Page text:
Public Health Law Research maintains a list of distracted driving laws in the . This database of laws provides a comprehensive view of the provisions of laws that restrict the use of mobile devices while driving for all 50 states and the District of Columbia between 1992, when first law was passed through December 1, 2010. The dataset contains information on 22 dichotomous, continuous or categorical variables including, for example, activities regulated (e.g., texting versus talking, hands-free versus handheld calls, web browsing, gaming), targeted populations, and exemptions.


Legal
A "patent war" between Samsung and Apple started when the latter claimed that the original Galaxy S Android phone copied the interfaceand possibly the hardwareof Apple's iOS for the iPhone 3GS. There was also smartphone patents licensing and litigation involving , , Apple Inc., Samsung, , , , , and , among others. The conflict is part of the wider "patent wars" between multinational technology and software corporations. To secure and increase , companies granted a can sue to prevent competitors from using the methods the patent covers. Since the 2010's the number of lawsuits, counter-suits, and trade complaints based on patents and designs in the market for smartphones, and devices based on smartphone OSes such as Android and , has increased significantly. Initial suits, countersuits, rulings, license agreements, and other major events began in 2009 as the smartphone market stated to grow more rapidly by 2012.


Facsimile
Some allows for sending and receiving , over a smartphone, including facsimile data (composed of raster graphics) generated directly and digitally from document and image file formats.


Medical
With the rise in number of mobile medical apps in the market place, government regulatory agencies raised concerns on the safety of the use of such applications. These concerns were transformed into regulation initiatives worldwide with the aim of safeguarding users from untrusted medical advice.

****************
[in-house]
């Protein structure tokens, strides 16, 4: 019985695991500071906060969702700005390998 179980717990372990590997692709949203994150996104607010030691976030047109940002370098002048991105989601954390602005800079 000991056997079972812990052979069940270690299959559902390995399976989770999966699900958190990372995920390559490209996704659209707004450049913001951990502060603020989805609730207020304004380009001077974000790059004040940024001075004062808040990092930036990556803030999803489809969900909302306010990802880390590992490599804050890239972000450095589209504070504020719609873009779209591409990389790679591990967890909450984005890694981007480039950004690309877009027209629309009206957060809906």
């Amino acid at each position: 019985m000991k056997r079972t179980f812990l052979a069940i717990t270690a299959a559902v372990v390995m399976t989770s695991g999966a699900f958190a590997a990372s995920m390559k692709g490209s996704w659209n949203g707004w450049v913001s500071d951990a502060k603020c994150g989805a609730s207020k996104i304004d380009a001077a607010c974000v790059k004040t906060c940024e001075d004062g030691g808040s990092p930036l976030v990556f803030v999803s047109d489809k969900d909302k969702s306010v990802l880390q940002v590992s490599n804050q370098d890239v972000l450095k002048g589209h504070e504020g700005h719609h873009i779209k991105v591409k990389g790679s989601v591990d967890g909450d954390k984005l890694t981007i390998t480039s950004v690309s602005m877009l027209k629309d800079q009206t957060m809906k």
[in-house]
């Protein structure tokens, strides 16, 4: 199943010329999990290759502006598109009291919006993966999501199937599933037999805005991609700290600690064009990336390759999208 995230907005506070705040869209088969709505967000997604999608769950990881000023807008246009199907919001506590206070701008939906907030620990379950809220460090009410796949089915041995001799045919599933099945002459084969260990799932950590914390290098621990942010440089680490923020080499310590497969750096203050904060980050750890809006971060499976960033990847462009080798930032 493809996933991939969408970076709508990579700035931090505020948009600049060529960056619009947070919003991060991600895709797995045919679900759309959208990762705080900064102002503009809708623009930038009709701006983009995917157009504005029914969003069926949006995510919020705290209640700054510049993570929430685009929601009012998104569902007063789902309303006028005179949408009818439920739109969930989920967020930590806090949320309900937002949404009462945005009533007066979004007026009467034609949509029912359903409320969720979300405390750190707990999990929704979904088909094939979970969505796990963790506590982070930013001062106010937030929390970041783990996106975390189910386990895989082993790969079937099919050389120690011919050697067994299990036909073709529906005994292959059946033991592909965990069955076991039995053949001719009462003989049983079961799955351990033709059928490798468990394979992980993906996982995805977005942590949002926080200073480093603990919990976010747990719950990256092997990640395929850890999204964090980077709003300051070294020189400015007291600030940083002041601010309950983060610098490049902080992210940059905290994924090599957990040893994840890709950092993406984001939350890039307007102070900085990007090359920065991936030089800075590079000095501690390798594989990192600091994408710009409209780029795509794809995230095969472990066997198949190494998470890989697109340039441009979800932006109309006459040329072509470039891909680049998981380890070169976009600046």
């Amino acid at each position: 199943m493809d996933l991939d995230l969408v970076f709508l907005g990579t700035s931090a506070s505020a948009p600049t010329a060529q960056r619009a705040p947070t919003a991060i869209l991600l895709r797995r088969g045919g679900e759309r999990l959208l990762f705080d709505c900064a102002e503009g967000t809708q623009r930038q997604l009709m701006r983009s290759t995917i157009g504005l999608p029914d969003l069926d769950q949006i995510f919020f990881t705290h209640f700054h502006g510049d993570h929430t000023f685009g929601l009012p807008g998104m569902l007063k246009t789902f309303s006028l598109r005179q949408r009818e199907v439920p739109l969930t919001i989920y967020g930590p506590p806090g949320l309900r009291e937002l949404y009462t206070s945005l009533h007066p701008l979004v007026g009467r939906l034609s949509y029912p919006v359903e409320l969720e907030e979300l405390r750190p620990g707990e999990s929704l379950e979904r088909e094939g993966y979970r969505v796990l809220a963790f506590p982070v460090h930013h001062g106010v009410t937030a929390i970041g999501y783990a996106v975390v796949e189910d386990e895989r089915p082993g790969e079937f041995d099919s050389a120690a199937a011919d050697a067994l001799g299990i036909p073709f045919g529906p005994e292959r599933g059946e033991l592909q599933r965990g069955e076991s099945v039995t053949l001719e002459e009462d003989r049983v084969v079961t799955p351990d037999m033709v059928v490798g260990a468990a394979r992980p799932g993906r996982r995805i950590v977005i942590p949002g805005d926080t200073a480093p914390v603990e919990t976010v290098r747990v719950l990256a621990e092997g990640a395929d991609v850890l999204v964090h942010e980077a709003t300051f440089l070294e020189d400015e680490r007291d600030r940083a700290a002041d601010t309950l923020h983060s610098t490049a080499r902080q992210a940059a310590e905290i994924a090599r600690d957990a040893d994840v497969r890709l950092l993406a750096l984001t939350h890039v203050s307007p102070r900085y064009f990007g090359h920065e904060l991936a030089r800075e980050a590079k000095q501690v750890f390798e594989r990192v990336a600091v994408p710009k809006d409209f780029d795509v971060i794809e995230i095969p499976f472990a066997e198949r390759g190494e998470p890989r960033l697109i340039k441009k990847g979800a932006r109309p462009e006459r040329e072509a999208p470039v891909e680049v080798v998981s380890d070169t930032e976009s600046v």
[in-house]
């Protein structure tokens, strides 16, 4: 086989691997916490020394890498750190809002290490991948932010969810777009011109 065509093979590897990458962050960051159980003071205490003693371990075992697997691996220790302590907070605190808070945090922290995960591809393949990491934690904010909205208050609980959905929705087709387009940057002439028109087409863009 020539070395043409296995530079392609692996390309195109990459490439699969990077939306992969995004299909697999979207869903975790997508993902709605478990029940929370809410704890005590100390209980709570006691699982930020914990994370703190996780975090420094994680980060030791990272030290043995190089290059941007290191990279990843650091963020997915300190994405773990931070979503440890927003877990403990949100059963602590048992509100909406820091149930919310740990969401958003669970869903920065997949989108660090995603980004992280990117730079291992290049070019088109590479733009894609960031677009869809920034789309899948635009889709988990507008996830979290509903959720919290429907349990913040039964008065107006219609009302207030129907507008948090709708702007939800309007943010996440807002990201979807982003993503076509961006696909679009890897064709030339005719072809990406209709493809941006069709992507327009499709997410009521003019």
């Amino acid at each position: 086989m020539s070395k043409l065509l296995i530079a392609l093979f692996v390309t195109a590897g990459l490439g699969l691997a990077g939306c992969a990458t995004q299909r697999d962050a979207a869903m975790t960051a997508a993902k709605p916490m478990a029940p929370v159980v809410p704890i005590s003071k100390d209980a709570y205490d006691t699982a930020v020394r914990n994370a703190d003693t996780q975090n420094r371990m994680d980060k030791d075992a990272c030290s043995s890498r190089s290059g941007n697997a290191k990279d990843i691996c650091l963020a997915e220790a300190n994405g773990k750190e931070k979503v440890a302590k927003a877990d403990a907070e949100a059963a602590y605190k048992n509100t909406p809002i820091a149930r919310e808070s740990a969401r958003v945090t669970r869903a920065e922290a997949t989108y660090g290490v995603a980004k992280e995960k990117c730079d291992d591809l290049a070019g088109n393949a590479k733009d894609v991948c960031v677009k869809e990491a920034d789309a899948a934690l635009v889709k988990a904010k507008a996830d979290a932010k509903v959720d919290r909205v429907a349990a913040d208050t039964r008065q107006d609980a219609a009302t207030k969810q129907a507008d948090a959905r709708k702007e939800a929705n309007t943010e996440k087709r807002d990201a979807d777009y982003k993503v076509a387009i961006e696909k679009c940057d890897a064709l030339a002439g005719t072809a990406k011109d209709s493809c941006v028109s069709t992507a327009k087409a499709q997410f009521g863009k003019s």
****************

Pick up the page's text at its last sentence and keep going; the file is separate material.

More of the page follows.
Security
Smartphone malware is easily distributed through an insecure . Mobile Malware Development Continues To Rise, Android Leads The Way. Often, malware is hidden in pirated versions of legitimate apps, which are then distributed through third-party app stores. Malware risk also comes from what is known as an "update attack", where a legitimate application is later changed to include a malware component, which users then install when they are notified that the app has been updated. As well, one out of three robberies in 2012 in the United States involved the theft of a mobile phone. An online petition has urged smartphone makers to install in their devices. In 2014, Apple's "Find my iPhone" and Google's "Android Device Manager" can locate, disable, and wipe the data from phones that have been lost or stolen. With BlackBerry Protect in OS version 10.3.2, devices can be rendered unrecoverable to even BlackBerry's own Operating System recovery tools if incorrectly authenticated or dissociated from their account.

Leaked documents published by , codenamed Vault 7 and dated from 2013–2016, detail the capabilities of the Central Intelligence Agency (CIA) to perform electronic surveillance and , including the ability to compromise the operating systems of most smartphones (including and Android).


Sleep
Using smartphones late at night can disturb sleep, due to the blue light and brightly lit screen, which affects levels and . In an effort to alleviate these issues, several apps that change the color temperature of a screen to a warmer hue based on the time of day to reduce the amount of blue light generated have been developed for Android, while iOS 9.3 integrated similar, system-level functionality known as "Night Shift". Amazon released a feature known as "blue shade" in their Fire OS "Bellini" 5.0 and later. It has also been theorized that for some users, addicted use of their phones, especially before they go to bed, can result in "". Many people also use their phones as alarm clocks, which can also lead to loss of sleep.Kalsbeek, Andries (2012). The Neurobiology of Circadian Timing Elsevier. pp. 382.


Bokeh cameras
Pocket cameras have difficulty producing in images, but nowadays, some smartphones have dual-lens cameras that produce the bokeh effect easily, and can even rearrange the level of bokeh after shooting. The iPhone 7 Plus debuted with a dual-lens camera in the back of the smartphone. More advanced smartphones may come with 'quad cameras', or two dual-lens cameras such as the Honor 9 Lite smartphone. The back and front of the smartphone each have a 13MP main lens and a 2MP lens for capturing depth information. The Evercoss U50A Max smartphone has 4 cameras, and costs less than $100.

Huawei P20 Pro smartphone with triple lenses in the back of the smartphone has been launched as bokeh camera smartphone with optical zoom. First lens has 40MP , second lens has 20MP and third lens has 8MP RGB 3x. The zoom can be enhanced to 5x with combination of the optical zoom and megapixel lens 40MP RGB to produce undeteriorated (optical+digital) zoom or without loss of quality.


See also
  • Comparison of smartphones
  • Lists of mobile computers
  • List of mobile software distribution platforms
  • Media Transfer Protocol
  • Mobile Internet device
  • Portable media player
  • Smartphone zombie